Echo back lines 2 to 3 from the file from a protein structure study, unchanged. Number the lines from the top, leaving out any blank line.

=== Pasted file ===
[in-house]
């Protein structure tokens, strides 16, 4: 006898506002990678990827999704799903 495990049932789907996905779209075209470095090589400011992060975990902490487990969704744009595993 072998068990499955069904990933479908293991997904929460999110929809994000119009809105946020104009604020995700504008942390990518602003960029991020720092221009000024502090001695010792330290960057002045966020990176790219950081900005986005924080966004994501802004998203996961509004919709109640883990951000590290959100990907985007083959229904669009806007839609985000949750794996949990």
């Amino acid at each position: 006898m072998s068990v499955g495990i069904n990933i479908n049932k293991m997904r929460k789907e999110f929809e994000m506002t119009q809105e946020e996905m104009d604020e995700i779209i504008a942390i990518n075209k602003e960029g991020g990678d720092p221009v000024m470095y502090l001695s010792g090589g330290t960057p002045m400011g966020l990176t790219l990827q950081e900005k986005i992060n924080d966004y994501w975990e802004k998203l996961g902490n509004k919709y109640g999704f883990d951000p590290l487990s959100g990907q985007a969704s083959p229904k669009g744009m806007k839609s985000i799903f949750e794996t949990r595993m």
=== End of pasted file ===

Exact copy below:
């Protein structure tokens, strides 16, 4: 006898506002990678990827999704799903 495990049932789907996905779209075209470095090589400011992060975990902490487990969704744009595993 072998068990499955069904990933479908293991997904929460999110929809994000119009809105946020104009604020995700504008942390990518602003960029991020720092221009000024502090001695010792330290960057002045966020990176790219950081900005986005924080966004994501802004998203996961509004919709109640883990951000590290959100990907985007083959229904669009806007839609985000949750794996949990």
């Amino acid at each position: 006898m072998s068990v499955g495990i069904n990933i479908n049932k293991m997904r929460k789907e999110f929809e994000m506002t119009q809105e946020e996905m104009d604020e995700i779209i504008a942390i990518n075209k602003e960029g991020g990678d720092p221009v000024m470095y502090l001695s010792g090589g330290t960057p002045m400011g966020l990176t790219l990827q950081e900005k986005i992060n924080d966004y994501w975990e802004k998203l996961g902490n509004k919709y109640g999704f883990d951000p590290l487990s959100g990907q985007a969704s083959p229904k669009g744009m806007k839609s985000i799903f949750e794996t949990r595993m």